Wednesday, March 19, 2008

A Great Man Has Departed

At lunch today, I read that Arthur C. Clarke passed away. Even though he had a long life, dying at 90, what a terrible loss! The last living member of “The Three”, he represented a past where many aspects of our modern life were pipe-dreams. Throughout his life worked to promote a future that was both magical and empowering. Ars Technica wrote a truly stirring obituary that’s worth checking out but many others are of course commenting.

I was first introduced to Mr. Clarke at around fourteen when a friend recommended “Rendezvous With Rama” to me. Within a period of about a year I had read "Childhood’s End", "Imperial Earth", "Songs of Distant Earth", and of course, the 2001 books. "Songs of Distant Earth" especially had a profound effect on me. It remains one of the most haunting pieces of fiction I have ever read.

It’s a shame Mr. Clarke didn’t live to see any kind of massive and developed space exploration like what he often wrote about. At least he lived to see communication satellites (an idea he first propounded) become reality and to see space elevators move from “science-fiction” to “possibly possible”. While reading space blogs today, I came across several more news stories that demonstrate how badly we need people like Arthur C. Clarke. These stories point out the incredible good thinkers like Clarke can accomplish by encouraging innovative approaches to “impossible” or "outlandish" problems.

Firstly, scientists have presented a plan for building an ark of genetic and technological information on the Moon. The idea being that after a pandemic, global disaster or asteroid impact, the information is transmitted back down to Earth in order to help people rebuild. It’s an intriguing idea and they already have some ideas of expanding it past the initial stages.

The second item is that someone has created a website specifically requesting aliens to establish communication with Earth! They have essays by some of the world’s leading experts on speaking to ET. One of the most interesting essays is by David Brin, “An Open Letter to Alien Lurkers”. He mentions 12 possible reasons why, if aliens know we're here, they haven't answered. Centauri Dreams continued the discussion in an interesting post called "If the Phone Doesn't Ring, It's Me". Overall, both provide some very thought-provoking commentary regarding why no ET signals have been detected.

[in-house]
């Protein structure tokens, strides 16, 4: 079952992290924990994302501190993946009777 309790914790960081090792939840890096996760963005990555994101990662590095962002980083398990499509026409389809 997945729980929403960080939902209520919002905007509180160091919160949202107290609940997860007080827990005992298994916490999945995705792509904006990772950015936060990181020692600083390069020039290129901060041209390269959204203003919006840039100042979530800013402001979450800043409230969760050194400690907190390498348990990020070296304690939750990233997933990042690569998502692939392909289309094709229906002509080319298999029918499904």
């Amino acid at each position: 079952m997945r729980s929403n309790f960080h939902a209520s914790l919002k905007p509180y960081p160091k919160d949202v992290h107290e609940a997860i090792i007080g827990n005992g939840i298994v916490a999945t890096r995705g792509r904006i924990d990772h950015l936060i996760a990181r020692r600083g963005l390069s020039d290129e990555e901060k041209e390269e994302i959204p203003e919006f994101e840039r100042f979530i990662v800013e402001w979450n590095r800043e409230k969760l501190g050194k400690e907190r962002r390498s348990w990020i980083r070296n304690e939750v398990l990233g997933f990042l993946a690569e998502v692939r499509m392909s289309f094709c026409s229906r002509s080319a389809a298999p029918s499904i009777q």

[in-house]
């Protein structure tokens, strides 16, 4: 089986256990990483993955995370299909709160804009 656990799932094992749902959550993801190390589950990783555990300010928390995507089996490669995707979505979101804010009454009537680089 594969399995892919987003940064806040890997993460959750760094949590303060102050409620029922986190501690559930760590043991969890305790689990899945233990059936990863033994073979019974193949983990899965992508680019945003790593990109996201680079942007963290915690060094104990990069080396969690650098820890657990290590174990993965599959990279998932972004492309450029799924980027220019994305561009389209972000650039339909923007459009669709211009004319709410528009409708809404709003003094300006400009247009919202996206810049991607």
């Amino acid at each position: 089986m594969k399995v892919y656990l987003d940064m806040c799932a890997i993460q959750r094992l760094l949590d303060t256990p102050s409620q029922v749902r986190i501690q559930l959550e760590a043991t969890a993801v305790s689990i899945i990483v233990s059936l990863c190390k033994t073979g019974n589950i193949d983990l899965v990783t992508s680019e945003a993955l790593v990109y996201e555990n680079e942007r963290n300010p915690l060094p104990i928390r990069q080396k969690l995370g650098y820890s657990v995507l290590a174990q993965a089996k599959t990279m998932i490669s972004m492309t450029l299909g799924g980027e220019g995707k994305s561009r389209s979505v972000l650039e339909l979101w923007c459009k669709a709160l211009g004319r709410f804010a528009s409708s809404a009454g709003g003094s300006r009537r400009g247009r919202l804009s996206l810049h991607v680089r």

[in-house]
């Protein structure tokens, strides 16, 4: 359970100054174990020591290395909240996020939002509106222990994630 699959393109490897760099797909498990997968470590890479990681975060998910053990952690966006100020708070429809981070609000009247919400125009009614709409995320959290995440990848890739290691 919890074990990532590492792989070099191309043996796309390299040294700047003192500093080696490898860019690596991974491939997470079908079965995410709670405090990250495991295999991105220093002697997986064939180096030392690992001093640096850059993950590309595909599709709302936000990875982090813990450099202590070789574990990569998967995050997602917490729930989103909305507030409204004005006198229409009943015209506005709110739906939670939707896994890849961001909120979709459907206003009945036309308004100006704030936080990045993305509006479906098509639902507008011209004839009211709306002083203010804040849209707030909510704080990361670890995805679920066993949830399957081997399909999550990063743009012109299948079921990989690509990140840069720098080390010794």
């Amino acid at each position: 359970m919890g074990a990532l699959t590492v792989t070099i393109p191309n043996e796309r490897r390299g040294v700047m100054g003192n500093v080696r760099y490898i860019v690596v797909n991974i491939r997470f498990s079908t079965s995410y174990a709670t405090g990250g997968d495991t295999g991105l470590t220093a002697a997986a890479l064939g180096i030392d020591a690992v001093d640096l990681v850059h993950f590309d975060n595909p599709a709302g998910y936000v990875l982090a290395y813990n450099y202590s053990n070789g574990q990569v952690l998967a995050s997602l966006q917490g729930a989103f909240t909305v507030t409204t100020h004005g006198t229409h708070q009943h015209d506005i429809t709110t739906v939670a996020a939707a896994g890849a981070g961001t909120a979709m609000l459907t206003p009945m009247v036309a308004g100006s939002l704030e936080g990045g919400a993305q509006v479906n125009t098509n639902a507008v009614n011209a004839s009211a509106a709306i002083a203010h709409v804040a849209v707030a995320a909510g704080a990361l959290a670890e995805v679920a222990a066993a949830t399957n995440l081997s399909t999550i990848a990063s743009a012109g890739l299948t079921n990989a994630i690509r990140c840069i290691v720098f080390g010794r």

The third thing for today I discovered while exploring the second. In order to promote long-term thinking, someone founded the Long Bet Foundation. You publicly make a prediction and if you're correct, you win donated money. It strikes me as an excellent method of channeling humanity's natural urge to gamble into more "big picture" thinking. And when they say long-term, they're really not kidding: "At least one human alive in 2000 will still be alive in 2150." - Bet expires in 2150! From the predictions page is my favorite:
“By the year 2150, over 50% of schools in the USA or Western Europe will require classes in defending against robot attacks.”

Our planet is becoming the world that science fiction dreamed about. Not all the dreams, of course. It's been better than the nightmares and worse than the utopias, but well, that's reality. I wonder who the 21st century's Arthur C. Clarke will be? What will concern him? What projects will he (or she) dedicate themselves to? Perhaps in our super-technological world, we will be overrun by the descendants of Clarke, Asimov and Heinlein. That the type of forward thinking they exemplified will become the norm. I dearly hope I live to see such a world. It would be interesting (in every sense of the word).

No comments: